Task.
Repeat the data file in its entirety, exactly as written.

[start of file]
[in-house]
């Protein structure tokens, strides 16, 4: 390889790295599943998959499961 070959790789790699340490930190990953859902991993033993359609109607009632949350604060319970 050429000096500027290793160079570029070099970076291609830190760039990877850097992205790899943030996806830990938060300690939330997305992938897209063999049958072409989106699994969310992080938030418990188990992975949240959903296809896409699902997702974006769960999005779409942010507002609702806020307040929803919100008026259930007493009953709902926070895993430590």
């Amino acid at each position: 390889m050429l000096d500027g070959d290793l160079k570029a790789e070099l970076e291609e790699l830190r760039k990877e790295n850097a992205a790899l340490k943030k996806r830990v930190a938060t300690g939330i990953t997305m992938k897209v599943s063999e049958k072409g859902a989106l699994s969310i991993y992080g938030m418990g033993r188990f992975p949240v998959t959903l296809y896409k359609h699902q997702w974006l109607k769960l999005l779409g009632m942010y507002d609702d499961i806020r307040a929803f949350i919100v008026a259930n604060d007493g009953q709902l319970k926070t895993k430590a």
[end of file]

[in-house]
């Protein structure tokens, strides 16, 4: 390889790295599943998959499961 070959790789790699340490930190990953859902991993033993359609109607009632949350604060319970 050429000096500027290793160079570029070099970076291609830190760039990877850097992205790899943030996806830990938060300690939330997305992938897209063999049958072409989106699994969310992080938030418990188990992975949240959903296809896409699902997702974006769960999005779409942010507002609702806020307040929803919100008026259930007493009953709902926070895993430590």
């Amino acid at each position: 390889m050429l000096d500027g070959d290793l160079k570029a790789e070099l970076e291609e790699l830190r760039k990877e790295n850097a992205a790899l340490k943030k996806r830990v930190a938060t300690g939330i990953t997305m992938k897209v599943s063999e049958k072409g859902a989106l699994s969310i991993y992080g938030m418990g033993r188990f992975p949240v998959t959903l296809y896409k359609h699902q997702w974006l109607k769960l999005l779409g009632m942010y507002d609702d499961i806020r307040a929803f949350i919100v008026a259930n604060d007493g009953q709902l319970k926070t895993k430590a």